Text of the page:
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Subcutaneous injection of endothelin-1 (ET-1) into the glabrous skin of the rat’s hind paw is known to produce impulses in nociceptors and acute nocifensive behavioral responses, such as hind paw flinching, and to sensitize the skin to mechanical and thermal stimulation. Here we show that, in contrast to the responses in glabrous skin, ET-1 injected subcutaneously into rat hairy skin causes transient antinociception. Concentrations of 1-50 uM ET-1 (in 0.05 mL) depress the local nocifensive response to noxious tactile probing at the injection site with von Frey filaments, for 30 - 180 mins.; distant injections have no effect at this site, showing that the response is local. Selective inhibition of ETA, but not of ETB receptors inhibits this antinociception, as does co-injection with nimodipine (40μM), a blocker of L-type Ca2+ channels. Local subcutaneous injection of epinephrine (45uM) also causes antinociception, through alpha-1 adrenoreceptors, but such receptors are not involved in the ET-1-induced effect. Both epinephrine and ET-1, at antinociceptive concentrations, reduce blood flow in the skin; the effect from ET-1 is largely prevented by subcutaneous nimodipine. These data suggest that ET-1-induced antinociception in the hairy skin of the rat involves cutaneous vasoconstriction, presumably through neural ischemia, resulting in conduction block.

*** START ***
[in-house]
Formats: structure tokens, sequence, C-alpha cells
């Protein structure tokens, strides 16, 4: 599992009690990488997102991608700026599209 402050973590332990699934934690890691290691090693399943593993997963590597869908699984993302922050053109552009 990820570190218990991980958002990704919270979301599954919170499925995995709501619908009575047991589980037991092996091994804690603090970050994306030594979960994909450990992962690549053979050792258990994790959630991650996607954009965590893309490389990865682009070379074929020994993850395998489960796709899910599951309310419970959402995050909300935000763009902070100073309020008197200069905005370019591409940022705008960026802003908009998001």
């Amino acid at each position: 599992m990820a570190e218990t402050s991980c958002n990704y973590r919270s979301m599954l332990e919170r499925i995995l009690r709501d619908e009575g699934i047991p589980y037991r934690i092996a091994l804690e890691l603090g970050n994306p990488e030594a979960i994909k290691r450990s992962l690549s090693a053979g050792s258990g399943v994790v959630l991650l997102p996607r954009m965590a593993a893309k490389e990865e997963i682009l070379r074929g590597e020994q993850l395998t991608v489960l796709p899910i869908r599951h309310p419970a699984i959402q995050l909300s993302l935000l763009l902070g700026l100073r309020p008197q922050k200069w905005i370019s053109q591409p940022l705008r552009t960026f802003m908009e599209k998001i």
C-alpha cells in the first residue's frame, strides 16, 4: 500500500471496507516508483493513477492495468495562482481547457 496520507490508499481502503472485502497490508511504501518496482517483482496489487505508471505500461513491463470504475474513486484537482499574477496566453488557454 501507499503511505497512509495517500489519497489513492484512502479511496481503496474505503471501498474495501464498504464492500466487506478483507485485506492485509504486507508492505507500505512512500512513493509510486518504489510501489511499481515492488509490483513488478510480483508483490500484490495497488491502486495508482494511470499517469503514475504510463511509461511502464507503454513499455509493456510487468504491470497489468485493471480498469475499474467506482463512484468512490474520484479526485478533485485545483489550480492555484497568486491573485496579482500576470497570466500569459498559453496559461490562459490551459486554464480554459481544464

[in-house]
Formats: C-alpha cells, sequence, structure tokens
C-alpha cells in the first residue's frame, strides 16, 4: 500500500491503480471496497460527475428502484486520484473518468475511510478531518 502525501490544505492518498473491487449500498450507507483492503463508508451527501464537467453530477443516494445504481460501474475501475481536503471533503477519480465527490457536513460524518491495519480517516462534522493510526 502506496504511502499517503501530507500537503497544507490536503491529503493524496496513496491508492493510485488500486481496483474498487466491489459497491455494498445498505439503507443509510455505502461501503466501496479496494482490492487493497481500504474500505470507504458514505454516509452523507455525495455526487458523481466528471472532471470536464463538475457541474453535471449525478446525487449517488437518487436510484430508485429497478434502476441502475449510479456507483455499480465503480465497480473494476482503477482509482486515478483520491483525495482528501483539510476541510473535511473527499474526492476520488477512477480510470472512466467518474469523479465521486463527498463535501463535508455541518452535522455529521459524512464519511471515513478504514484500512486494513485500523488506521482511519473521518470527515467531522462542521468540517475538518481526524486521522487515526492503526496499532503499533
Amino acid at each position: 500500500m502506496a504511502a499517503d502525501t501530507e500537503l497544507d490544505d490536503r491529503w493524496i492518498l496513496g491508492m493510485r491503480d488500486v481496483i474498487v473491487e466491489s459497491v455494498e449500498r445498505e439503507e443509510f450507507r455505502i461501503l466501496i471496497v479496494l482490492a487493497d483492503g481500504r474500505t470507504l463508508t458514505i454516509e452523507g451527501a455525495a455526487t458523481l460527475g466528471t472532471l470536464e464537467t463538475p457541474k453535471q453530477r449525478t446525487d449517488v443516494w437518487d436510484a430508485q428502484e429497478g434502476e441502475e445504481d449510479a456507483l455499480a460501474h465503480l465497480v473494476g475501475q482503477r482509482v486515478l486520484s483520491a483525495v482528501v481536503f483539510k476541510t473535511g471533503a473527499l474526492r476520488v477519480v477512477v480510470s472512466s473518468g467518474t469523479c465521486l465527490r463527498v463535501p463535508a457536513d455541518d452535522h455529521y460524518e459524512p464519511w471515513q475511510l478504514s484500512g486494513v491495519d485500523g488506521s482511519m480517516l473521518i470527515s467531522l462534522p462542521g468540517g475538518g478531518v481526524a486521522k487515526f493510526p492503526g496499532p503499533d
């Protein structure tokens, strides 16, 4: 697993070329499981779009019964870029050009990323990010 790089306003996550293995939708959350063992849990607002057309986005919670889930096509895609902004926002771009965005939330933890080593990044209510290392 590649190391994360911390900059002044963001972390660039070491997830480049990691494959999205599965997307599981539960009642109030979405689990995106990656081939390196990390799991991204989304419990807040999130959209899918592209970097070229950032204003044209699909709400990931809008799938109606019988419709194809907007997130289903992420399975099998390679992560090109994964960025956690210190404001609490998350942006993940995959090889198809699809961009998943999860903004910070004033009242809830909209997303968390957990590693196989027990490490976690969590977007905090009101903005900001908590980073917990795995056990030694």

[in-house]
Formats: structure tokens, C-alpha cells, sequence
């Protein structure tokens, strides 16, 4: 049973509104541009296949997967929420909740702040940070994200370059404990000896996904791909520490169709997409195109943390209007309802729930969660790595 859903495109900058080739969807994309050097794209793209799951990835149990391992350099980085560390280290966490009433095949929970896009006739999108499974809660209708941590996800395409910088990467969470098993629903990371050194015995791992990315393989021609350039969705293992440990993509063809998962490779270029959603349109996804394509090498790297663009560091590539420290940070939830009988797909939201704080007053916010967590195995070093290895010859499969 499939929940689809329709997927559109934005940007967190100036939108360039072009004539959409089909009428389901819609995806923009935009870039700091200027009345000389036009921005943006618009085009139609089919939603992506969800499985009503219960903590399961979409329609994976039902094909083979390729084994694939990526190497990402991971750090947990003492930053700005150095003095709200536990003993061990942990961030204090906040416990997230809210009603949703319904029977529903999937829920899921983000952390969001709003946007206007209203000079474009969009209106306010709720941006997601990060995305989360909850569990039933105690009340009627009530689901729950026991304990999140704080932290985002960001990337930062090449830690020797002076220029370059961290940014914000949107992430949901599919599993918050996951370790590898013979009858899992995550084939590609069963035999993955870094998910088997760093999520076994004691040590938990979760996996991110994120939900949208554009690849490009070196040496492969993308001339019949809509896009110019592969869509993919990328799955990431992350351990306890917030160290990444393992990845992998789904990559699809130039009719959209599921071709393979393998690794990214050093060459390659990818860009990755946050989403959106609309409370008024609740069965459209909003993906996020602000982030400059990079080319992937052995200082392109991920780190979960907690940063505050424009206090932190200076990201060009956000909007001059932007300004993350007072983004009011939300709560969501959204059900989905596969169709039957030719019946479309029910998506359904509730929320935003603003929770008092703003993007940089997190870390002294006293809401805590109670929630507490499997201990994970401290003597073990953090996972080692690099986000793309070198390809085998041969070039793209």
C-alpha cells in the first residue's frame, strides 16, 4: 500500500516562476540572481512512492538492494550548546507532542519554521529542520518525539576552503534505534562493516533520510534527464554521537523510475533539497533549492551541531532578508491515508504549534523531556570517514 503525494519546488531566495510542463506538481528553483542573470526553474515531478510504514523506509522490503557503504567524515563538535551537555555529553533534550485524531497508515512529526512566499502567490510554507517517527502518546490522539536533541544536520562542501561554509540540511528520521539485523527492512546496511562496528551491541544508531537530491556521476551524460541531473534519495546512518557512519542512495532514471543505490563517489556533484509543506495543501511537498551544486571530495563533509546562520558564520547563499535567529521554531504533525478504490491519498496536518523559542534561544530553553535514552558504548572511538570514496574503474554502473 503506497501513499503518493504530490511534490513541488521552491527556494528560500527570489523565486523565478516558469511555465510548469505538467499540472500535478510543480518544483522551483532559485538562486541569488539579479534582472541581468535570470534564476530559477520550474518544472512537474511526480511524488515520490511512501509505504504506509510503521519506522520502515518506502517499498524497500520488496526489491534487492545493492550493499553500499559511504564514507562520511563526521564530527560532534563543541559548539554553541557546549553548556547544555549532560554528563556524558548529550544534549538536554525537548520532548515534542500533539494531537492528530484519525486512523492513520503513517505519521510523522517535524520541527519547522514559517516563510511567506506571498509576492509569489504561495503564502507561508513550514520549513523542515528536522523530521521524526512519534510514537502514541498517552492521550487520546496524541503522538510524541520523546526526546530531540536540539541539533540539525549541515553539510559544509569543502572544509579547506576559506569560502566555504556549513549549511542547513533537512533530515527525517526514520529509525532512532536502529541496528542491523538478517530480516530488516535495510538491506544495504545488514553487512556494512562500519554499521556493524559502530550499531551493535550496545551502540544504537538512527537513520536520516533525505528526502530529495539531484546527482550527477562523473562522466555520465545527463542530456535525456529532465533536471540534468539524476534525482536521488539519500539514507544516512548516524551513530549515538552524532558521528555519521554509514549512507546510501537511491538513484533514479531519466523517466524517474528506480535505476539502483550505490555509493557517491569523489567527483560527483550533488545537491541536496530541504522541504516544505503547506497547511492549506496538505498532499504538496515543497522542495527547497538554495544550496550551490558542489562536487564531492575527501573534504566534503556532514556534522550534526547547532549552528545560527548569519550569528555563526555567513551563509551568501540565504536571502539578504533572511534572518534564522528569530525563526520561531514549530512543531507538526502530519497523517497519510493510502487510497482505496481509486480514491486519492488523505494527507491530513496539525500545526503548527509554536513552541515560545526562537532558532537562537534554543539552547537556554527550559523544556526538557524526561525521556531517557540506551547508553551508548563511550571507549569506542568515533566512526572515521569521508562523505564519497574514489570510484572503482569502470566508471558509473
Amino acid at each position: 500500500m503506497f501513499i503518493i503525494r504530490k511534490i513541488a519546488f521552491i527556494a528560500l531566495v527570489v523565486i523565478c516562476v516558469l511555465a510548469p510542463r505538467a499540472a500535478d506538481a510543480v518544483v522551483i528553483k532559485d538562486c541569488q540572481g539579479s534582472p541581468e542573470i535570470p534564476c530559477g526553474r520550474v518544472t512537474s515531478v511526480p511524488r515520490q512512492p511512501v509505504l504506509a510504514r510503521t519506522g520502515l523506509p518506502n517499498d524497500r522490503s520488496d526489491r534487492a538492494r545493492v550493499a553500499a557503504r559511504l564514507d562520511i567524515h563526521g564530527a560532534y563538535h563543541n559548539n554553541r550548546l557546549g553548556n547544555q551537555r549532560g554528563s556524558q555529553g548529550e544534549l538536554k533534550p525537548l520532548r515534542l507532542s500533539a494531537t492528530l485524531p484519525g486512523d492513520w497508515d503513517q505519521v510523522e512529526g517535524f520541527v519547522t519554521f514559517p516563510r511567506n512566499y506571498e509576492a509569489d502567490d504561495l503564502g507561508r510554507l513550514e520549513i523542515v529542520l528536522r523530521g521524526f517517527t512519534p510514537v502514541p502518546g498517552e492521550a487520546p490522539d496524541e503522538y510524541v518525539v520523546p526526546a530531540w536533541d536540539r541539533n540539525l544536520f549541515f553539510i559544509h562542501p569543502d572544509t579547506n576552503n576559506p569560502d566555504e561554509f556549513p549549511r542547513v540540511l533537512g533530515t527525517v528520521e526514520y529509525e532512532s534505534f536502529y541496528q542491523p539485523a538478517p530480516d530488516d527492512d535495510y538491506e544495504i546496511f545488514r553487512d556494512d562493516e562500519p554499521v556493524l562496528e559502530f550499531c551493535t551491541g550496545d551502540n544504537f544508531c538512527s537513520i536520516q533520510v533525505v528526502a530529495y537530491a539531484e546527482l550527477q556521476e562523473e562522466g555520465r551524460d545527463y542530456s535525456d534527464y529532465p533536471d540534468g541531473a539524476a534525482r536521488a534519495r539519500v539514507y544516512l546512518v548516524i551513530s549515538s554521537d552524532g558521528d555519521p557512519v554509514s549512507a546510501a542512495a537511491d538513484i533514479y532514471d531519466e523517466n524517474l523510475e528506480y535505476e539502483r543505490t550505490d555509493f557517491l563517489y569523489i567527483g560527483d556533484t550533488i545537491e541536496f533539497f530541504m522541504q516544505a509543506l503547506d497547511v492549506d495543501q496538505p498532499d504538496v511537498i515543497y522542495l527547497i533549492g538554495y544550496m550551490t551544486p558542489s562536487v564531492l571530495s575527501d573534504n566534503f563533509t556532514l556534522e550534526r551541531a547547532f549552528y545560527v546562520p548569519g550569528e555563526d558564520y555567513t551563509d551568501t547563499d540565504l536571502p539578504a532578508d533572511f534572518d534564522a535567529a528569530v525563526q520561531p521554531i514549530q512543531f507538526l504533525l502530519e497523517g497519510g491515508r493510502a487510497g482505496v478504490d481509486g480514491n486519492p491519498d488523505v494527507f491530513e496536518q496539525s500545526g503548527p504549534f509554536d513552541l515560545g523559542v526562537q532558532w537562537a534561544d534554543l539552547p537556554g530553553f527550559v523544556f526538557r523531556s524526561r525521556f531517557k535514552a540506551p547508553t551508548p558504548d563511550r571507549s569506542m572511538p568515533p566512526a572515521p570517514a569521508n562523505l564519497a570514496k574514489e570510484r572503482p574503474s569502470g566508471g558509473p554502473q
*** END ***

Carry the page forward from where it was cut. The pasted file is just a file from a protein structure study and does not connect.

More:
The pain-inducing effects of endothelin-1 have been well-documented in glabrous skin of the rat, a frequently used test site. The opposite behavioral effect, antinociception, occurs from endothelin-1 in hairy skin, and is correlated with a reduction in blood flow. Vasoactive effects are important in assessing mechanisms of peripherally acting agents.
Endothelin-1 (ET-1) is an endogenous peptide of 21 amino acids 31, 67, whose effects are mediated by two G-protein-coupled receptors, ETA and ETB49,40,41. ET-1, and ETA and ETB receptors are localized in the epidermis and subcutaneous vasculature1, as well as in dorsal root ganglia and peripheral nerve, where, respectively, ETA receptors have been identified on neuronal cell bodies and axons and ETB receptors on satellite cells and Schwann cells55.
The most prominent physiological action of ET-1 is transient vasoconstriction, triggered by activation of ETA receptors on vascular smooth muscle and a corresponding increase in intracellular Ca2+, 57. This vasoconstriction is reversed by an activation of ETB receptors on the vascular endothelium that leads to the release of nitric oxide 65. More recent work suggests that ET-1 is an important mediator of hyper-nociceptive responses to injury and disease41. The use of selective antagonists of ETA and ETB receptors has revealed that ET-1 contributes importantly to elevated pain from nerve injury46, from inflammation 14, 19, 30, from cancer 22 and from incision of the skin 50.